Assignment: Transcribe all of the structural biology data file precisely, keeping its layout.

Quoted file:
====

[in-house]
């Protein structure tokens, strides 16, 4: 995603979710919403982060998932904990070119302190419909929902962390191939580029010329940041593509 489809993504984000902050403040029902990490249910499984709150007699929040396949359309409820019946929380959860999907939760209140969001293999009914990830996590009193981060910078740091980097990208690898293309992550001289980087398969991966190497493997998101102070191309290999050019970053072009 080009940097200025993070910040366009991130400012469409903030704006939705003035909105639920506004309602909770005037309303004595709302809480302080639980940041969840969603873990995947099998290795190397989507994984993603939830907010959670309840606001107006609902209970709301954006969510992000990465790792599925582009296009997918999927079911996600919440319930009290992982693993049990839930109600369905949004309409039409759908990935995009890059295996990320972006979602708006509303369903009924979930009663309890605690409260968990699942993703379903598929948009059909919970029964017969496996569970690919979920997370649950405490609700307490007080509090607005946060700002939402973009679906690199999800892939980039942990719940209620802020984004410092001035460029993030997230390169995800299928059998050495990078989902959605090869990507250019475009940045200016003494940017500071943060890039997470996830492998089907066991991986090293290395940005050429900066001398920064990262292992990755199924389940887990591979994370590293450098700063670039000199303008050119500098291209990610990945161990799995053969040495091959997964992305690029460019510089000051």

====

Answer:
[in-house]
């Protein structure tokens, strides 16, 4: 995603979710919403982060998932904990070119302190419909929902962390191939580029010329940041593509 489809993504984000902050403040029902990490249910499984709150007699929040396949359309409820019946929380959860999907939760209140969001293999009914990830996590009193981060910078740091980097990208690898293309992550001289980087398969991966190497493997998101102070191309290999050019970053072009 080009940097200025993070910040366009991130400012469409903030704006939705003035909105639920506004309602909770005037309303004595709302809480302080639980940041969840969603873990995947099998290795190397989507994984993603939830907010959670309840606001107006609902209970709301954006969510992000990465790792599925582009296009997918999927079911996600919440319930009290992982693993049990839930109600369905949004309409039409759908990935995009890059295996990320972006979602708006509303369903009924979930009663309890605690409260968990699942993703379903598929948009059909919970029964017969496996569970690919979920997370649950405490609700307490007080509090607005946060700002939402973009679906690199999800892939980039942990719940209620802020984004410092001035460029993030997230390169995800299928059998050495990078989902959605090869990507250019475009940045200016003494940017500071943060890039997470996830492998089907066991991986090293290395940005050429900066001398920064990262292992990755199924389940887990591979994370590293450098700063670039000199303008050119500098291209990610990945161990799995053969040495091959997964992305690029460019510089000051």